University Doctors Ignored

From The Star,

Published: Sunday May 18, 2014 MYT 12:00:00 AM
Updated: Sunday May 18, 2014 MYT 8:31:05 AM

Overworked and underpaid USM specialists leaving for greener pastures

BY CHRISTINA CHIN

PETALING JAYA: Medical specialists lecturing in public universities are leaving for greener pastures after years of being overworked and underpaid, according to Ma­­laysian Medical Association president Datuk Dr N.K.S. Thar­masee­lan.

Describing the exodus as a “trage­­dy”, he said 38 senior clinical lecturers left Universiti Sains Malay­sia’s Kubang Kerian campus in Ke­lantan in the past six months.

He claimed that some clinical lecturers, who are specialists and qualified surgeons with many years of experience, were stuck for more than 20 years without a promotion.

Those working with the Edu­cation Ministry performed as specialist doctors, lecturers and re­­searchers, but received lower pay and fewer perks and promotions than if they were treating patients or teaching at a private university, he said.

Continuing story

n_23hospitalThe unhappiness amongst medical doctors lecturing at public universities is nothing new. Despite additional duties of teaching and researching, these doctors have to perform their clinical duties at the attached teaching hospital. All these for an equivalent salary as compared to their counterparts in the Ministry of Health. Teaching allowance is only a pittance.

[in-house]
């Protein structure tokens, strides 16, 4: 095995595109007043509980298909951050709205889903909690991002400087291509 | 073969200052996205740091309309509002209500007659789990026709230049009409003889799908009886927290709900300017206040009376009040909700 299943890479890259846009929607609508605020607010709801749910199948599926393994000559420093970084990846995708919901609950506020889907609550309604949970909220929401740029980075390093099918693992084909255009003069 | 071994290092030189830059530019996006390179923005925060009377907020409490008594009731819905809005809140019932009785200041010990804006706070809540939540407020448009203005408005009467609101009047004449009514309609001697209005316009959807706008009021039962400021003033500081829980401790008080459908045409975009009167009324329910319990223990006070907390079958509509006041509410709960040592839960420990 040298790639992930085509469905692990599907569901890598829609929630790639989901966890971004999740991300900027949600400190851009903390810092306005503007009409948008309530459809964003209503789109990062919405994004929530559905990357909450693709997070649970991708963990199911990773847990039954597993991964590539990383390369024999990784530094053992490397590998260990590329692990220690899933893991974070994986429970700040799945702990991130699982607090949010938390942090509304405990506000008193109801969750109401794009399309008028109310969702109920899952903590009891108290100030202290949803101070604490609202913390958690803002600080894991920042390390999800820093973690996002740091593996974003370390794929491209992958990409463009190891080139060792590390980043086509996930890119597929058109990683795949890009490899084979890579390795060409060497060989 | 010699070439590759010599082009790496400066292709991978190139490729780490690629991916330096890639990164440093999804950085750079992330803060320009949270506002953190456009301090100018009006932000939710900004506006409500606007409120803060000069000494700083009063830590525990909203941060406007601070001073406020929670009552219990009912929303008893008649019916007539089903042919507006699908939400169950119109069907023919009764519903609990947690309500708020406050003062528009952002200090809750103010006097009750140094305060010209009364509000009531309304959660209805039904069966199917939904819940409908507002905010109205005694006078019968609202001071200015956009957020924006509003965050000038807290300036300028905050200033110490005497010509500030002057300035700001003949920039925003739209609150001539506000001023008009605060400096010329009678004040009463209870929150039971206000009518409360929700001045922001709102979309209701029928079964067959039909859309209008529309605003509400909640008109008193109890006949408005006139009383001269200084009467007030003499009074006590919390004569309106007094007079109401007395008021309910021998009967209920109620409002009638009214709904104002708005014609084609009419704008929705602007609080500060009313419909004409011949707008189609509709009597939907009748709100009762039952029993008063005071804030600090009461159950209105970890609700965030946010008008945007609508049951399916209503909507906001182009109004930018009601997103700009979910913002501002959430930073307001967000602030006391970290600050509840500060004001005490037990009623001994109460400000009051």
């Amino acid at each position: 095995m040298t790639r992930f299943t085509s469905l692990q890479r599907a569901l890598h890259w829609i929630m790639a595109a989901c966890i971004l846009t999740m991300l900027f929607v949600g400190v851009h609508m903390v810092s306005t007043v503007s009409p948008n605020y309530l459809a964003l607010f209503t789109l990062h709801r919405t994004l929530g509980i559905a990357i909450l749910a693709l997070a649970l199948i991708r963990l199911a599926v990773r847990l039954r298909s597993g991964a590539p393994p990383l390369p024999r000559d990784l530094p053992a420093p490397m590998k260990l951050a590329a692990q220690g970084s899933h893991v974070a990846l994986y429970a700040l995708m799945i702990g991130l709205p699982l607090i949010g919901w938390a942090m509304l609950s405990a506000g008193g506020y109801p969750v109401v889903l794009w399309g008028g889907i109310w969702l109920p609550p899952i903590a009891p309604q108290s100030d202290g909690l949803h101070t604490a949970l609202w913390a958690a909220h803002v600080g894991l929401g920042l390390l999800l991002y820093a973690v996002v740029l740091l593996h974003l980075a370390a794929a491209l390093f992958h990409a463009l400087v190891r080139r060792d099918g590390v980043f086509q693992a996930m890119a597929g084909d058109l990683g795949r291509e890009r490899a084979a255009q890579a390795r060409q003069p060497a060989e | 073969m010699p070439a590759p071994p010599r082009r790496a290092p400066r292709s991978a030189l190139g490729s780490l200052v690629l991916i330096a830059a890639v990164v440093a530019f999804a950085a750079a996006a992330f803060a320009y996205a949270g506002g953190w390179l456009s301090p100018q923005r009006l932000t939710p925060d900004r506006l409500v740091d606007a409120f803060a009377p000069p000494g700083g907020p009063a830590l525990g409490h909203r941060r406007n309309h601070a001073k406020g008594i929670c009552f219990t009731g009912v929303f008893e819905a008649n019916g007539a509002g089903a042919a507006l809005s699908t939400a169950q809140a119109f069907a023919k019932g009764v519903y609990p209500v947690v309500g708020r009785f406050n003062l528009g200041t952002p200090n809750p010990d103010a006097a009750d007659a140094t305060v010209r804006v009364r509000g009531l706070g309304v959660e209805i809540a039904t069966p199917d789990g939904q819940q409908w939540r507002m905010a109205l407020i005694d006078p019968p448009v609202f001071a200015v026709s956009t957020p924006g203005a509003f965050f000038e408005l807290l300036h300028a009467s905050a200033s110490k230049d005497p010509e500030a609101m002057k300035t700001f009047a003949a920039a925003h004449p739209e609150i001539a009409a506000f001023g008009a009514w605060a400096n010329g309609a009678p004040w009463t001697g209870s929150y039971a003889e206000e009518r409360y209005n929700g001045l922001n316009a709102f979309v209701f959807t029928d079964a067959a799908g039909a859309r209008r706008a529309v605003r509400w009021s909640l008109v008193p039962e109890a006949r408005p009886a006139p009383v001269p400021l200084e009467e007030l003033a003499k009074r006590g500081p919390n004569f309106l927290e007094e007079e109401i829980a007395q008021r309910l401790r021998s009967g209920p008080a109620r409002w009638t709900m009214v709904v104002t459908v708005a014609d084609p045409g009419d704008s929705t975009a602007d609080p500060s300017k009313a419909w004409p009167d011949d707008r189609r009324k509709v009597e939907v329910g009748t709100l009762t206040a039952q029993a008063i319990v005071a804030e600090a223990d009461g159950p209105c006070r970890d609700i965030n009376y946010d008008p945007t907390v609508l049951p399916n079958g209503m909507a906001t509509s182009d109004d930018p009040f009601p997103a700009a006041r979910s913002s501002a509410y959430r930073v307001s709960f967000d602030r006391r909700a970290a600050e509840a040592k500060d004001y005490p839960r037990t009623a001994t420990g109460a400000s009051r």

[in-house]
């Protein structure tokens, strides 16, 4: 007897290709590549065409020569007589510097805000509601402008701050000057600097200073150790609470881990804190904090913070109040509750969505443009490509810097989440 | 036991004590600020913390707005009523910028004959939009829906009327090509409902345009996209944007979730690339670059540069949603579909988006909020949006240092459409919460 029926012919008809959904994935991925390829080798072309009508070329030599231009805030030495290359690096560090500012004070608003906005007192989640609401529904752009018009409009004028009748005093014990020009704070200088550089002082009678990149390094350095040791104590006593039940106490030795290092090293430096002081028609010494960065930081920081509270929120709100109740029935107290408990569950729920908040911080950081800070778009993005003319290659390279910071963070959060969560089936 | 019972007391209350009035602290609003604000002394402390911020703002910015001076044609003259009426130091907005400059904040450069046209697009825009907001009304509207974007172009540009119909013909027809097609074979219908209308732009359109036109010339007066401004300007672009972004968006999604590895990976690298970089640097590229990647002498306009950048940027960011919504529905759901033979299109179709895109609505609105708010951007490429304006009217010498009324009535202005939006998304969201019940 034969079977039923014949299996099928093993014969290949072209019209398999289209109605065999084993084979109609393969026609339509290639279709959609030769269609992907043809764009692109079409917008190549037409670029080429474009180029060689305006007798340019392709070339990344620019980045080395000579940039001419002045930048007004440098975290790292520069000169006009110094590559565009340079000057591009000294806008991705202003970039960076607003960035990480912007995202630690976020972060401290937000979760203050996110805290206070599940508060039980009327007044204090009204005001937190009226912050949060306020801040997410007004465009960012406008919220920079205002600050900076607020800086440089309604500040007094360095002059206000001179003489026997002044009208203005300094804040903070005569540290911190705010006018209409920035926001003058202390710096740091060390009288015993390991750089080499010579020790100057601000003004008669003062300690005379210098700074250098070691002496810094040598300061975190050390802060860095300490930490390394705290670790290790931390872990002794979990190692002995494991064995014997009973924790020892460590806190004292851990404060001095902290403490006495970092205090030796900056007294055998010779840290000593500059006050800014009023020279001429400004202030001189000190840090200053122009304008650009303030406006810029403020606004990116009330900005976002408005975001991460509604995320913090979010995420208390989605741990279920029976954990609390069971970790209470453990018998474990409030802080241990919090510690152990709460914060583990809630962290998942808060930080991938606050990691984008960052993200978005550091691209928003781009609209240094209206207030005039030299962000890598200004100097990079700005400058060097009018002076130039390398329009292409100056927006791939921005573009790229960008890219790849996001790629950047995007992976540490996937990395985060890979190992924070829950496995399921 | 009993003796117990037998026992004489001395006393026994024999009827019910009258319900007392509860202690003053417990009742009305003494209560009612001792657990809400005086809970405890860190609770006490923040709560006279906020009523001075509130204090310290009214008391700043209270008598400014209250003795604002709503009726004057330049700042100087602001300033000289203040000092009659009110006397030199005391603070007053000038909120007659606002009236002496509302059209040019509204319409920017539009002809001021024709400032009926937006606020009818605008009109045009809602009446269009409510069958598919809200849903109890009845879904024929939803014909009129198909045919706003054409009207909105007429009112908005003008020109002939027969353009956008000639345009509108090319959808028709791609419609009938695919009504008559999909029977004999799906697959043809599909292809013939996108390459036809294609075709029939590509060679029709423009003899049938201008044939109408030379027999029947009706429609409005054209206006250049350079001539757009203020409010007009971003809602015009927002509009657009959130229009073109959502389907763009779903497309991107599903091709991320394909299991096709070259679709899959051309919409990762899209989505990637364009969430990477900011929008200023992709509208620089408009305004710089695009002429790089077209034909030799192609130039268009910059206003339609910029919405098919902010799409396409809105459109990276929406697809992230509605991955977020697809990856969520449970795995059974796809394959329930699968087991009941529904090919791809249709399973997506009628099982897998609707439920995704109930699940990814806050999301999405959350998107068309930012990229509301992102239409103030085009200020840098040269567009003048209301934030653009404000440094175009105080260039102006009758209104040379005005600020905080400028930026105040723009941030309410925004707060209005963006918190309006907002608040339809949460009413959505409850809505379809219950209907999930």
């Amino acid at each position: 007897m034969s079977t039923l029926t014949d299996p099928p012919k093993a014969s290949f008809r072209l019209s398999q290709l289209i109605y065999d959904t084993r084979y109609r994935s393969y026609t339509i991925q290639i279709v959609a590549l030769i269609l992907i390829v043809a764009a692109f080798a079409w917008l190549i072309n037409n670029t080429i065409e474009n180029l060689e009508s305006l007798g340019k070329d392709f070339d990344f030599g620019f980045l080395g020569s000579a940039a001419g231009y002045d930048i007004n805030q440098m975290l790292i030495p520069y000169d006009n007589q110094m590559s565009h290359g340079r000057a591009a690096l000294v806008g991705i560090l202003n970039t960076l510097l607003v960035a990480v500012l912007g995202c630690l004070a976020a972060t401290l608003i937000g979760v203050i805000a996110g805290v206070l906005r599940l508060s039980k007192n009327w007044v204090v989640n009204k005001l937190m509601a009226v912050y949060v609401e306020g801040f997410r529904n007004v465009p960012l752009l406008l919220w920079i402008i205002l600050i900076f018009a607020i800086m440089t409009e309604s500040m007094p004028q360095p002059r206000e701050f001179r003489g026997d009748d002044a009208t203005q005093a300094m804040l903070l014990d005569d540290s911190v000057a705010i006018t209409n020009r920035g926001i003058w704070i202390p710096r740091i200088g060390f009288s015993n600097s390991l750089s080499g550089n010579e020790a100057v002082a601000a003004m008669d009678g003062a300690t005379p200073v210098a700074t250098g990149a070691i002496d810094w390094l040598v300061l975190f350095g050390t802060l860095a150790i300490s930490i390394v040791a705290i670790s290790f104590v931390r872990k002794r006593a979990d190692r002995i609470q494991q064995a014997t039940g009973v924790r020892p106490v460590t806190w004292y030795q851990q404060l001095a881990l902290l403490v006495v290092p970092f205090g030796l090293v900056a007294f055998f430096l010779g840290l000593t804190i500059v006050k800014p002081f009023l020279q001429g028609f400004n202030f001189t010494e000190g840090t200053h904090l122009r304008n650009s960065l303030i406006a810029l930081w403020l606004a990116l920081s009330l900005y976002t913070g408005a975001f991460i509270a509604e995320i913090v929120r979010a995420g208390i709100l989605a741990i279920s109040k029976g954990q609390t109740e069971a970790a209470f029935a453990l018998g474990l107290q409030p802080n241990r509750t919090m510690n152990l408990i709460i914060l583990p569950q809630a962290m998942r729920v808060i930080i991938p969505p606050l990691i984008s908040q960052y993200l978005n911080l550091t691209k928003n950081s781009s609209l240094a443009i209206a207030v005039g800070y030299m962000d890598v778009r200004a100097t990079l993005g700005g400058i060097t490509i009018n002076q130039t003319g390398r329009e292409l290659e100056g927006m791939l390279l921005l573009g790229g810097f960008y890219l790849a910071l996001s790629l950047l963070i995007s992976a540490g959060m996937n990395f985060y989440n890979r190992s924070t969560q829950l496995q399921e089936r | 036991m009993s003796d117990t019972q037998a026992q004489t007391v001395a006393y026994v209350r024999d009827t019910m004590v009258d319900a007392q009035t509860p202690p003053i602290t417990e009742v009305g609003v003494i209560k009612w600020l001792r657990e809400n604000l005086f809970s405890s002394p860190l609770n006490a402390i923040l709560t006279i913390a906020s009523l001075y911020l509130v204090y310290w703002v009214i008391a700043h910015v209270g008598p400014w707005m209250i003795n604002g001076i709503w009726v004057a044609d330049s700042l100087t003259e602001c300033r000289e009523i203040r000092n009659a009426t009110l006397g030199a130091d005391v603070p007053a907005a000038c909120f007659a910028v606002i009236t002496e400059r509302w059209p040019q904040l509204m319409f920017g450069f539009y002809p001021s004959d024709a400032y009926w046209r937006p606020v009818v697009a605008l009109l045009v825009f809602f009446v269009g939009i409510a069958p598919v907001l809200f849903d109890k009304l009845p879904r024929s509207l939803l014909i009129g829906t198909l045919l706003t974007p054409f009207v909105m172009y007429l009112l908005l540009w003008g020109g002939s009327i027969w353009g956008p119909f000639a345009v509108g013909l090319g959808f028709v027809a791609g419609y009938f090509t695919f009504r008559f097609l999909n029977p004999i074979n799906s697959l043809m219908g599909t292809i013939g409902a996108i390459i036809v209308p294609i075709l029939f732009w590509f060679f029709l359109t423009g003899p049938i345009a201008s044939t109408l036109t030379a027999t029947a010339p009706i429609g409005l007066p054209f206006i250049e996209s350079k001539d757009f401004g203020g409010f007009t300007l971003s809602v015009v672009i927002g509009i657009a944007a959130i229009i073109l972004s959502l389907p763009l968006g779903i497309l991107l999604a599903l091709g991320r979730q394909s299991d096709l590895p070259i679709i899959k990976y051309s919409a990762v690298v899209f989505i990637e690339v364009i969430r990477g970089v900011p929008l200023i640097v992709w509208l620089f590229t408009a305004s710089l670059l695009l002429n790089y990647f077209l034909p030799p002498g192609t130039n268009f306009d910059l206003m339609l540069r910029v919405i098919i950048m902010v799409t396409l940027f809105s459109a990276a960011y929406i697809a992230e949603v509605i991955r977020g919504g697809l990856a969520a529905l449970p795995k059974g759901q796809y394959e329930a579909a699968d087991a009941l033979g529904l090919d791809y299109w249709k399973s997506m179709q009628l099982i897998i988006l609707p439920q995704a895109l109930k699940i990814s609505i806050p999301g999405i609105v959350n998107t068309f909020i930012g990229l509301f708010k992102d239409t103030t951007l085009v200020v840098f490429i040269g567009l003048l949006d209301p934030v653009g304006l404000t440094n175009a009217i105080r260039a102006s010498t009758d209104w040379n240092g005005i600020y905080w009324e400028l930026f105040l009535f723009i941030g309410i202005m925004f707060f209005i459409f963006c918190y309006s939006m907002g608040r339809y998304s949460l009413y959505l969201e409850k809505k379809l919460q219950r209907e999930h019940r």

Private institutions do have an advantage as currently none of them have an attached teaching hospital. They use existing government hospitals for teaching. These hospitals have a full team of specialists and doctors under the purview of the Ministry of Health, to run the services there. Therefore clinical duties are usually kept to the minimum , while teaching becomes the focus. Conversely, University Malaya, Universiti Kebangsaan Malaysia and Universiti Sains Malaysia have an attached university hospital offering the full complement of services. These services are maintained by the same pool of lecturers.

Research is am important component in university environments. However, with other commitments, sacrifices has to be made. Once can either forego your promotion, which is based on publications, or sacrifice your clinical practice, leaving it to junior officers to hold the fort there. Even teaching may take a back seat for many senior researchers and aspiring professors. There is just not enough staff to go around. Squeezing the existing staff with unreasonable research KPIs will only drive many away, unless the universities staff the hospitals separately. There has to be some sort of separation if we are truly to achieve research universities of international standards. Otherwise, some component of the services rendered will be compromised.

In Malaysia, rather than consolidating its resources, we are diluting it further with more medical schools. Many of these newer medical schools do have dubious teaching standards. It may be important to consolidate and merge some of theses medical schools in the future. They are squabbling over the same pool of medical lecturers. Overseas lecturers may not be able to fully comprehend the local environment with language barrier an important hindrance to bedside teaching.

Finally, luring talents from abroad and maintaining local expertise should go in tandem. Spending an exorbitant sum to woo back our talents but doing nothing to keep them in areas of need is just going to be a complete waste of time and money. Transparency and controversial policies remain a thorn that will forever be a barrier to many of our specialists returning. It may be more prudent to focus on grooming talent on our shores with training opportunities for all. Improving human capital management by the Government is crucial if we are to solve our woes.

Do something now, before we are left with a dilapidated service and irreparable damage.

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